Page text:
SLAM - looking forward to 2016

Earlier this month a very exciting ground-breaking ceremony was held in Juneau’s Willoughby District. After many years of strategic planning, actual construction work has begun on the State Library, Archive & Museum (SLAM) project, great news for Juneau and for all Alaskans.


The beloved building that currently houses the Alaska State Museum was paid for by the people of Juneau through sales taxes, and opened in 1967 to celebrate the centenary of the United States’ acquisition of Alaska from the Russian Empire. It is a charming building, used to its fullest possible capacity for decades, but no longer adequate to curate, display, and safely store the State’s large collection of historical and artistic treasures. The State Library and Archive facilities here in the Capital City are in as parlous or worse shape.

The land behind the current State Museum was obtained and dedicated to a new unified State Library, Archives & Museum back in 2002. Knowing that it would take a while to line up the moneys to pay for the full design and construction process, the Friends of the Alaska State Museum (on whose Board I formerly served) suggested that the land be used for parking on an interim basis. In 2006 planning funding was obtained, in 2008 that for completion of design and architectural work. Funds for actual site development and construction have since come through the passage of a General Obligation Bond in 2010, and in a series of deeply-appreciated appropriations from the State Legislature. Out of a total project budget of about $131 million, $81 million is in place with $50 million still needed; some of this is proposed in the capital budget for the coming fiscal year.

The ground-breaking on the 16th of January was attended by a host of Juneau residents, and Mayor Merrill Sanford spoke enthusiastically about the Capital City’s long-term and thorough support for the SLAM project. It was especially heartening to see legislators from Southcentral, Interior, and rural Alaska alongside members of the Juneau delegation, because SLAM has not come as far as it has without statewide support. SLAM will be a State facility, providing a tremendous amount of distance-delivered services to arts and cultural institutions across the Last Frontier. By consolidating books and other historic library resources with artifacts, paintings, drawings, and other assets, the SLAM agencies will offer a world-class museum experience to visitors here in Juneau comparable to those at the recently rebuilt Museum of the North at the University of Alaska Fairbanks and the Anchorage Museum of History & Art. Exhibits will be curated here in the Capital City and then travel to communities around Alaska.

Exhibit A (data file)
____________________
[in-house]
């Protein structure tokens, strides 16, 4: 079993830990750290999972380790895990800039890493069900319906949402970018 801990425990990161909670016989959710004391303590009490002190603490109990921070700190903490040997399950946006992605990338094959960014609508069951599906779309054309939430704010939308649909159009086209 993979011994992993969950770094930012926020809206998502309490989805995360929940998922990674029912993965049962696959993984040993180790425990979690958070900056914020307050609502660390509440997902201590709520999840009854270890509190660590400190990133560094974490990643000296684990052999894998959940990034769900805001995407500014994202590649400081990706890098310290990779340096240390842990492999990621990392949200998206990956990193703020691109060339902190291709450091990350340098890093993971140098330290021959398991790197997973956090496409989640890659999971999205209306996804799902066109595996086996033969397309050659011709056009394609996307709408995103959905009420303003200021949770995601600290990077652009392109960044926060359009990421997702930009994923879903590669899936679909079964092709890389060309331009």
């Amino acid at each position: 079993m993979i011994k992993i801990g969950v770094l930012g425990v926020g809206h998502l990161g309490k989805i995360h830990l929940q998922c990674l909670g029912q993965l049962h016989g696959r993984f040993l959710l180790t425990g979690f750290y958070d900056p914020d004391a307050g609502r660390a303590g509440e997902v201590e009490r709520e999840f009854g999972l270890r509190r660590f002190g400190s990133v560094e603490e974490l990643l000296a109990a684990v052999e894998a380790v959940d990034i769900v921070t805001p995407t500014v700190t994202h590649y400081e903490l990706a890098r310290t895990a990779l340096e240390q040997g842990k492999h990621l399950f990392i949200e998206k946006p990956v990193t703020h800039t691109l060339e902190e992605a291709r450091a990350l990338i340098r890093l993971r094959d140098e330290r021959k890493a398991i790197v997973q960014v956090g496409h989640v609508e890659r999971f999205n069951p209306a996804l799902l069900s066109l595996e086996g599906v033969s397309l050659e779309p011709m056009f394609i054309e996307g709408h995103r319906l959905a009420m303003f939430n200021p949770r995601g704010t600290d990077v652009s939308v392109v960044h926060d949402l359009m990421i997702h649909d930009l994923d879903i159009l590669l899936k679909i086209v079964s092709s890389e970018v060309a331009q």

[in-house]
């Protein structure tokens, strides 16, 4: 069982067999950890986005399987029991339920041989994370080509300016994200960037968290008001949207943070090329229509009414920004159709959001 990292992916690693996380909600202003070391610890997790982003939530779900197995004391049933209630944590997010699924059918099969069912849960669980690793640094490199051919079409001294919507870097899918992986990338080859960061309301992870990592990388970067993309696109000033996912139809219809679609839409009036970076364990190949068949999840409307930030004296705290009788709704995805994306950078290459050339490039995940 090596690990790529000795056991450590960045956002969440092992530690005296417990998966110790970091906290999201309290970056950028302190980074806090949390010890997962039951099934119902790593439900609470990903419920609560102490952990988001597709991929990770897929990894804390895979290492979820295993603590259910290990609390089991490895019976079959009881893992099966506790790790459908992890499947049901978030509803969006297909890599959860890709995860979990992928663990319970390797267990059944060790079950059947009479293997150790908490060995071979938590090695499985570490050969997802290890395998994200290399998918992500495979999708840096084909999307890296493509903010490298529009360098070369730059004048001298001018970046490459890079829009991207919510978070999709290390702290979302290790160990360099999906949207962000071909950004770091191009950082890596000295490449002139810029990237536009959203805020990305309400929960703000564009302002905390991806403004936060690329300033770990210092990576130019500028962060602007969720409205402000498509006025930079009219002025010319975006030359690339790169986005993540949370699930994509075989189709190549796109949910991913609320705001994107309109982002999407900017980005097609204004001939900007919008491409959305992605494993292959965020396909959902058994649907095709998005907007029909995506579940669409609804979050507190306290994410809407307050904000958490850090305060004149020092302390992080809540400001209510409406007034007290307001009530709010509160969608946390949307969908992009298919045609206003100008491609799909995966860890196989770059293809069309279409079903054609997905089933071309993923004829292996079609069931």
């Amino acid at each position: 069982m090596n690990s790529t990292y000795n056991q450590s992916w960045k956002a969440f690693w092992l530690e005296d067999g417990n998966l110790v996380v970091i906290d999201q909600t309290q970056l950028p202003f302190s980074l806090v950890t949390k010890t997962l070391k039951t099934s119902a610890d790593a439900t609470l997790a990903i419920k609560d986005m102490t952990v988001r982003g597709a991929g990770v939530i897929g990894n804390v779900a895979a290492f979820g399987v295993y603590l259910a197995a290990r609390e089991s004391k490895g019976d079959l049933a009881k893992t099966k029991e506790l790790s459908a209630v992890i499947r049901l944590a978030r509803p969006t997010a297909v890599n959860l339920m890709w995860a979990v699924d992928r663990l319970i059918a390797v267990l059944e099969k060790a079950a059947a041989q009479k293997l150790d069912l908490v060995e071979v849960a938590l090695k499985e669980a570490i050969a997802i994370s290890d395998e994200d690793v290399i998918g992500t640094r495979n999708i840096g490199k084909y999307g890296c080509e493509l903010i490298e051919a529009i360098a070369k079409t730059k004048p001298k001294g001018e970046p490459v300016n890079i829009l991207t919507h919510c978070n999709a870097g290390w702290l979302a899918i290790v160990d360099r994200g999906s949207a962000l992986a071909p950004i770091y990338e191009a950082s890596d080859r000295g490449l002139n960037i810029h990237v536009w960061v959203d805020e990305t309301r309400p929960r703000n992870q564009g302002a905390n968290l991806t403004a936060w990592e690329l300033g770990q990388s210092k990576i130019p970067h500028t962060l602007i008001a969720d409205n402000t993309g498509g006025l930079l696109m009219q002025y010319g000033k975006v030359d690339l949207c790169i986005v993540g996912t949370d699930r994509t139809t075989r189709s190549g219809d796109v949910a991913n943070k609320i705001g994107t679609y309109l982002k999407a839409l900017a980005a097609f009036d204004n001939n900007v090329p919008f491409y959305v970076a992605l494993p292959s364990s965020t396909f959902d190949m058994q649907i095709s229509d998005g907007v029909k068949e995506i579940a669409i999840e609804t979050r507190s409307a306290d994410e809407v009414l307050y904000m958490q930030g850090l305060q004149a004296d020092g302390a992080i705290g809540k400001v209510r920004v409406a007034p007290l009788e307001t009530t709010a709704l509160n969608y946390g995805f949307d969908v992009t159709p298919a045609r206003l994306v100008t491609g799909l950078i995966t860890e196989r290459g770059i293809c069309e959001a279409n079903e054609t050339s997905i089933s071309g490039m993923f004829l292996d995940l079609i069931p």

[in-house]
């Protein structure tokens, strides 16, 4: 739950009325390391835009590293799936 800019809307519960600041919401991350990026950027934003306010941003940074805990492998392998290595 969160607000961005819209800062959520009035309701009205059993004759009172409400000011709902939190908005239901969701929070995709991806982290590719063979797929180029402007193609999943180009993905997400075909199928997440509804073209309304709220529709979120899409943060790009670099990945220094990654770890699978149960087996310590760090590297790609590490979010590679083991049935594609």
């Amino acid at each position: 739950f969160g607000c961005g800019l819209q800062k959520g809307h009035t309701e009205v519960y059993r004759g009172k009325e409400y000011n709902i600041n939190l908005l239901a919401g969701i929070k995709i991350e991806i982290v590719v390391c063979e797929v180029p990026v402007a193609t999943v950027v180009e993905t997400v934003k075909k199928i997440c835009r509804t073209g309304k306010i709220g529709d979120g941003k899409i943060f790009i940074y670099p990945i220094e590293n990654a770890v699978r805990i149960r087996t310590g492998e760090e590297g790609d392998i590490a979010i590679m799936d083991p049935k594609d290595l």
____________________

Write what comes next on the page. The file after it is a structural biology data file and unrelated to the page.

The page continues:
A further reason to be optimistic about getting the remaining funds in place for the SLAM project rather sooner than later — ensuring its completion on time and within the current budgetary parameters — is that SLAM is a very smart building project designed to save money and do more without increasing operating costs. Use of new technology in the SLAM’s energy features may reduce current operating costs by ten percent or more, and working spaces will be more efficient.

The new SLAM building will afford twice the space currently allocated to books and other library materials, archive documents, and museum collections. This will double exhibition space and allow much safer and more easily accessible storage. This increases opportunities for researchers, students, and those seeking to enjoy historical and artistic items to interface with collections, and for curators to keep things not on display in better rotation or available for loan to other institutions. The public spaces of the Museum will attract and delight Alaskans and visitors alike, and provide a venue for exciting artistic and cultural events.

Juneau’s mid-January weather was not particularly conducive to an outdoors ground-breaking ceremony, and soil was brought inside for ceremonial shoveling purposes. Given that the lot on which the SLAM project will rise is muddy even on sunny days, this was a wise choice. It was wonderful to see those in attendance line up around the walkway of the three-story diorama of Southeast rainforest full of local creatures. Juneau will no doubt miss this charming area, its walls lined with display cases housing more animals and beautiful Tlingit, Haida, and Tsimshian artifacts. Fortunately, the SLAM project is being built in phases, with the vault space going in first. The current State Museum should be open until about this time next year, when it will close forever. If all goes as planned the grand opening of the new State Library, Archives & Museum will be held in early 2016, inside a beautiful monument to the unique wonder, history, and culture of Alaska. Now is the time for to enjoy the last year of the old State Museum and to get the new one built.

• Brown serves as Chairman of the Alaska State Council on the Arts, and is an attorney who lives in Juneau.


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